The internet is an ugly place, and three-time Olympic gold medalist Gabby Douglas is its latest victim. The 20-year-old is now the latest public figure to endure online harassment.
Critics came after her for not seeming enthused after her teammates, Aly Raisman and Simone Biles, won silver and gold medals during the all-around competition. The internet also accused Douglas of not being patriotic because she didn't place her hand over her heart during the National Anthem.
Douglas told ESPN she tried to stay offline after the attacks.
"I've always said it was an honor to represent the U.S. You always do this for your country, and then, like people say, for yourself and other people," Douglas told ESPN.
Douglas showed how deeply the comments and the trending #CrabbyGabby tweets hurt her after her last post-competition interview. After Douglas left the press area, she walked down a hall in the Olympic Arena, stood in a corner facing away from watching eyes, and cried, according to ESPN reporter Johnette Howard.
So actor, comedian, Rio Olympics correspondent, and America’s sweetheart (IMHO) Leslie Jones sprang into action with the hashtag #LOVE4GABBYUSA.
Jones encouraged the internet to show Douglas how to brush the haters off. The "Ghostbusters" actress may know better than anyone what it's like to be criticized on the internet.
Jones publicly left Twitter in June after a barrage of heavily-racist haters attacked her on social media. In response, the social media platform banned one of the site’s most vitriolic agitators and vowed to do better with identifying and stopping abuse.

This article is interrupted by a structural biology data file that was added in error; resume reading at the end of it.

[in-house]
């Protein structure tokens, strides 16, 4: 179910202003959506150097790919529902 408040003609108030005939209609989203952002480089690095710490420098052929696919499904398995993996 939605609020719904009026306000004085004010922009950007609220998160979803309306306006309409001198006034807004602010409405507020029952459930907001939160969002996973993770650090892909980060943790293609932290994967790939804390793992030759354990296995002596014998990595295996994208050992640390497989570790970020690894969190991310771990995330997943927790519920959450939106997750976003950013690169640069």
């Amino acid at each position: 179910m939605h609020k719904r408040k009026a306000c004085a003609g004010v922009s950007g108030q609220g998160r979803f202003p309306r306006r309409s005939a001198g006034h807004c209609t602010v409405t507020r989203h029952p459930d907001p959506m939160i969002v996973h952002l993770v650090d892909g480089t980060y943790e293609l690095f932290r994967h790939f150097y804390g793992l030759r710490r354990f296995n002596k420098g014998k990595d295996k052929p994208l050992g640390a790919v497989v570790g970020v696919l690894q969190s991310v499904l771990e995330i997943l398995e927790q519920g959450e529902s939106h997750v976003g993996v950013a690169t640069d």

So, she mobilized those same positive users to shower Douglas with love.
"Show her the love you showed me," Jones wrote.
Jones isn't the first celebrity to speak up for Douglas, but her voice really matters because she's also experienced online harassment.
Twitter user @_KforKing called Jones out for her lack of mobilization, tweeting at her, "When people were attacking you. WE stood by you you [sic]. When they attack Gabrielle Douglas you say nothing."
Jones curtly explained that she had no idea Douglas had been attacked since she's covering the Olympics. Less than 30 minutes later, she created the affirmative hashtag.
Reuters notes this isn't the first time Douglas has been harassed for her performance at the Olympics.
In 2012, viewers criticized the gymnast's hair during the all-around final competition, where she won a gold medal.
"We've been brought to many tears because I don't know what she's done to warrant such an attack. To me it looks like she is being bullied...What I saw in the stands was someone who was hurting and she was also angry," Douglas’ mother Natalie Hawkins told Reuters. "What was going through her head was, 'I'm being attacked for everything I do so I might as well not do anything. Because no matter what I do, I am being attacked.'"
Hopefully Twitter bystanders can take a page out of Jones' book and pay love forward.
Honestly, it shouldn't take a series of articles showcasing Douglas' emotional turmoil for fans and supporters to take action. For Jones, the internet sprang to her defense well before online publications began reporting on the star's harassment. And we see the same for celebrities like Taylor Swift, Selena Gomez, and Kim Kardashian.
Maybe next time an athlete is overtly-abused on Twitter, fans will come for the haters well before the damage is done.